David Russell

Bradley Cooper, left, talks with director David O. Russell on the set of "American Hustle." (Francois Duhamel / Columbia Pictures / May 8, 2013)

Toward the end of "American Hustle," the new film from comedy-drama laureate David O. Russell, a man describes his hard-won epiphany. "The art of survival," says the character, a con man played with toupee-ish shiftiness by Christian Bale, "is a story that never ends."

The line articulates one of the central motifs of the film — the need for self-narrative — while offering a telling peek into the mind of the man responsible for it.

For the last two decades, Russell, 55, has had one of the movie business' wildest careers, donning guises like most people put on shirts: edgy wunderkind, hothead flameout and, lately, Oscar-nominated auteur with an unlikely box-office touch. There may not be a modern American director as well versed in the art of survival or its ongoing demands.

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As he pulled all-nighters over the last few weeks to finish "American Hustle," his spin on the '70's crime picture that also stars Bradley Cooper and Amy Adams and arrives in theaters Dec. 13, Russell has sought to write the next chapter of his own survival memoir. "Hustle," loosely based on the FBI's infamous Abscam sting three decades ago and co-written by Russell, concludes a Woody Allen-like four-year, three-movie burst that began with underdog boxing picture "The Fighter" and continued with bipolar-themed romance "Silver Linings Playbook" last year. Both movies became hits and earned Russell director Oscar nominations.

Though the pictures differ — the latest is a comedic crime caper with a slight hair fetish — they compose a psychological snapshot of sorts of the man who made them, a portrait of a troubled mind in search of an on-screen exorcism.

"Each one of the people in these movies begins in a place where their lives are in shambles," Russell explained. "They don't know if they want to be who they are or if they want to live as they are. And that's how I felt back before these movies."

To find that redemption, he said, he has sought something romantic, vulnerable, un-Russell-like. "What I've discovered making these three films is that you need to have the magic of the things you love — of the people you love or the restaurant you love or the neighborhood you love. You need to find that and put it in the movie. Otherwise it's just telling stories."

Russell has just finished eating dinner in a Hollywood Hills mansion-cum-postproduction studio. It was here, with Los Angeles sprawling beneath him, that he first began meeting with Adams and Cooper to discuss "Hustle." Lately he has been hunkered down in what he calls "the submarine" — a downstairs editing suite.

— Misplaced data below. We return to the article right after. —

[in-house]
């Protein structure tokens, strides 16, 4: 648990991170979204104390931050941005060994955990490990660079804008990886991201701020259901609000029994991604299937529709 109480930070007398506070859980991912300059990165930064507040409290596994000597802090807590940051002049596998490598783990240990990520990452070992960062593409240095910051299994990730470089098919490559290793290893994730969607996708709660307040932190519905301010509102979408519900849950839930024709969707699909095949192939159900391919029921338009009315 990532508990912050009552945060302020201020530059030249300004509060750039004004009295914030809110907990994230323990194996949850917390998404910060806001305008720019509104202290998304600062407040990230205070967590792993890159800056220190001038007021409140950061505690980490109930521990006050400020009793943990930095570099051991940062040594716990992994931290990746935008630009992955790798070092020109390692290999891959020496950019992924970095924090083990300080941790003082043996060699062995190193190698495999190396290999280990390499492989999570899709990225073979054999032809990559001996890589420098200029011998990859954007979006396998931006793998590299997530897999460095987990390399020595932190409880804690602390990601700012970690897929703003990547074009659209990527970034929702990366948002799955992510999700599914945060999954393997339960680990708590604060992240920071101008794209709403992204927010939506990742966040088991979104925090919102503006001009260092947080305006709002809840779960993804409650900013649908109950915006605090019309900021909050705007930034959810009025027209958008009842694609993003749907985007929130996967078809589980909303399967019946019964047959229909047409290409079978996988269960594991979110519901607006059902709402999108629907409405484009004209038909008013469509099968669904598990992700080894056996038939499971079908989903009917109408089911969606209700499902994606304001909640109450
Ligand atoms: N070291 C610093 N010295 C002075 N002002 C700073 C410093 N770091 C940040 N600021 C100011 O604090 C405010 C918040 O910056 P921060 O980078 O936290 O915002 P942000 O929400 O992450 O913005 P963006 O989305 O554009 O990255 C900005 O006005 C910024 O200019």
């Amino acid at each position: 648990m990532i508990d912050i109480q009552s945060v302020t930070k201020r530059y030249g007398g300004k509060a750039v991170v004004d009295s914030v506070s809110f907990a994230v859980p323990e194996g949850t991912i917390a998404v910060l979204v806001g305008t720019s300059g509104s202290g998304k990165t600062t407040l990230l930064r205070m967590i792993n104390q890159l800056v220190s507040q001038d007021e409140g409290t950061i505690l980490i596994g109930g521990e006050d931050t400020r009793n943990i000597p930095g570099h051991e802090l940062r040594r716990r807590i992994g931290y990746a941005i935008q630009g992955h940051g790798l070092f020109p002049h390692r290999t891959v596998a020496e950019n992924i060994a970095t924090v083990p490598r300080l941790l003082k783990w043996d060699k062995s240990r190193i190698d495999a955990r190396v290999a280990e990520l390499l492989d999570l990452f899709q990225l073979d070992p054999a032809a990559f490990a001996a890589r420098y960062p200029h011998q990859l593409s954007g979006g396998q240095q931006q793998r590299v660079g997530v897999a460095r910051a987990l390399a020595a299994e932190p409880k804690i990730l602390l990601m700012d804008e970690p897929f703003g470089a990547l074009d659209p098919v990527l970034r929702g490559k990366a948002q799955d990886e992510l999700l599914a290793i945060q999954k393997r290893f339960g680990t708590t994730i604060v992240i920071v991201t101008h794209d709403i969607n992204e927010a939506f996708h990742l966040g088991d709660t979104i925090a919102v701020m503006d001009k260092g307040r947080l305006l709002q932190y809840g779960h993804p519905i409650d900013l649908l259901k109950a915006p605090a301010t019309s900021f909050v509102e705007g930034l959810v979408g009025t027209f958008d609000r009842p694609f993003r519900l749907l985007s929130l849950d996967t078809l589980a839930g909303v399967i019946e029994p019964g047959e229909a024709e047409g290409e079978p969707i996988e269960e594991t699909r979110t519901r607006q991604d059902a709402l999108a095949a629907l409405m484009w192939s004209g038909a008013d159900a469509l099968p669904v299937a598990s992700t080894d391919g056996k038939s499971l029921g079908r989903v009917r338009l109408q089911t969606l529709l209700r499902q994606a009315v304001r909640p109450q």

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He arrived several hours late for the interview ("DT," said one member of the crew. "David Time"). When he finally burst in it was with a mixture of apology (he was at his younger son's school and lost track of time) and boyish enthusiasm. ("No other director wears his heart on his sleeve like David," said Cooper.)

He insisted on food for his support staff and for a journalist, even kneeling on his knees to look a reporter in the eye. Russell is hyper-attuned to — and expressive about — all sorts of small details, even the positioning of a chair in a room, a useful skill given his profession though, one imagines, a tiring tendency on set.

Back from the brink

It was just a few years back that Russell was down and out, nearly a decade removed from a hit (1999's "Three Kings") and most famous in certain circles for (a) a fistfight on the set of "Kings" with George Clooney and (b) a video in which, to the shock and delight of YouTube viewers everywhere, he threw a tantrum at Lily Tomlin on the set of 2004's "I Heart Huckabees."

Not seen in that video were the personal problems Russell was grappling with around the time of "Huckabees": divorce from longtime wife and filmmaker Janet Grillo, money struggles and troubles with his then-11-year-old son, who has a bipolar condition.

He started taking a series of writings gigs to pay for his divorce, movies he didn't want to make or knew he never would make. It led to nothing but despair, a half-finished directorial effort ("Nailed," a Washington, D.C., satire he walked away from midway through) and a bad reputation.

"I was adrift in those years," he said. "I lost my direction, and I didn't know what story I wanted to tell or why I wanted to tell it."

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That started to change when he came across Matthew Quick's novel "Silver Linings Playbook" around 2008. Already preoccupied with bipolar disorder, he decided to adapt the novel, about a thirtysomething man with emotional troubles. Writing the script, he said, was an act of catharsis, personally and creatively. But with his checkered past and spotty box-office reputation, Russell couldn't get it made.

He managed to land a gig directing the stalled "Fighter" — Darren Aronofsky had just dropped off and Mark Wahlberg, that film's driving force, had the rare positive "Huckabees" experience and pushed for him — proceeding to turn it into a hit. Harvey Weinstein, who owned rights to "Silver Linings," was suddenly sold on Russell's vision.